The challenge of increasing urbanization in a world where anthropogenic pressure on the environment has become threatening is driving the digitalization of urban planning and the design, construction and maintenance and operations of urban infrastructure. 3D maps of the above ground of many cities have been created, but the below ground has been neglected. In the U.S. it is estimated that an underground utility is hit about every minute. Underground utility conflicts and relocations are the number one cause for project delays during road construction. There is a growing recognition that the subsurface needs to be included in urban planning and construction to reduce the risks of conflicts with subsurface infrastructure and to maximize the benefits of subsurface resources.
One relatively inexpensive way to begin mapping underground infrastructure is to record the location of infrastructure uncovered during routine maintenance and other construction excavations. But using a traditional surveying approach would require having survey crews on standby and it would also delay the work.
An innovative pilot in Chicago led by City Digital, Cityzenith, Accenture, HBK Engineering, and the City of Chicago collects digital images of open excavations, extracts 3D information from them and shares the information. When local engineering firms and utilities excavate in streets or sidewalks, workers take a digital photo of the visible pipes and wires exposed by the excavation. The images are then scanned into the mapping platform, which extracts key data points from it: location, depth, and diameter of the pipes and other attributes of the infrastructure in the photo.
An alternative is to equip excavation equipment with cameras making it possible to record videos during excavation. Then a tool such as Bentley's ContextCapture could be used to create a 3D mesh showing the uncovered pipes and cables as well as neighbouring structures whose location is known. Together this information would enable the location of the underground infrastructure to be accurately determined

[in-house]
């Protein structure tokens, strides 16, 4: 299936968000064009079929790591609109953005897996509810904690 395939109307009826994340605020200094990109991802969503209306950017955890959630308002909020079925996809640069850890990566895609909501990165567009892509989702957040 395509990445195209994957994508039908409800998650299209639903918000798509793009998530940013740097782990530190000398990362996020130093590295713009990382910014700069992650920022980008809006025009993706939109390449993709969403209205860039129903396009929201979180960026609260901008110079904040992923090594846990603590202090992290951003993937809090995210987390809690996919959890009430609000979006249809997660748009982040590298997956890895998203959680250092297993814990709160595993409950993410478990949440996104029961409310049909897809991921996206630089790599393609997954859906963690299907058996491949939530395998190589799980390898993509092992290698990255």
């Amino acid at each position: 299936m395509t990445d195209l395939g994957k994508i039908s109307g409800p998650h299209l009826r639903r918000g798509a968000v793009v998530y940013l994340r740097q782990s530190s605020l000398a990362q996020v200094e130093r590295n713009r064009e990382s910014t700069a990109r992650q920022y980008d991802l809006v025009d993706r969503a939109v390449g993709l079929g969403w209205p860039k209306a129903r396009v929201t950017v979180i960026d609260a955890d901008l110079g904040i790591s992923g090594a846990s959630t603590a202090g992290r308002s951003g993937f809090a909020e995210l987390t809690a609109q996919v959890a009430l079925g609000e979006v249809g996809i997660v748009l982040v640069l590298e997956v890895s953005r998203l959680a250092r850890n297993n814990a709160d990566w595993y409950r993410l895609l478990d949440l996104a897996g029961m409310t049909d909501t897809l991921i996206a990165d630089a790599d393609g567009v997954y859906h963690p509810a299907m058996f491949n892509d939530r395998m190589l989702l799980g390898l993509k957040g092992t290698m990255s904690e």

At the Year in Infrastructure 2017 (YII2017) conference In Singapore, Stéphane Côté, Augmented Reality Research Scientist at Bentley Systems, reported the results of an experiment in which he attached to four cameras, two Kodak Panorama and two Gopro cameras to an excavator. The resulting videos and images were then loaded into ContextCapture software to create a mesh. Analyzing the mesh allowed the location of underground pipes and cables that were exposed and the pipes that were laid to be located with centimeter accuracy by referencing neighbouring structures such as houses and other buildings whose locations were accurately known from other sources. Stephane has created a video of the experiment.
If every piece of excavation equipment were equipped with low cost cameras, a lot of information about the underground could be captured during excavation and drilling with no impact on cost and scheduling. But if this data is stored in project or private databases and not shared, it will be of limited utility. Capturing this data in a shared, open database would a first step toward developing a model of the subsurface that can be reliably used for urban planning, design, construction and maintenance. The Netherlands has recently embarked on a national program supported by legislation and standards to do just that. In 2015 a new law was passed by the States General or parliament in the Netherlands creating a Basisregistratie Ondergrond (BRO) or Key Registry for the Subsurface. The law mandates that if you excavate or drill you have to share your data with the registry. The registry is required to be open and accessible to all citizens of the Netherlands. The combination of an open registry of underground features, as is being implemented in the Netherlands, together with excavation equipment equipped with cameras as in Stephane Cote's demonstration would be a low cost way to rapidly begin capturing reliable information about underground infrastructure.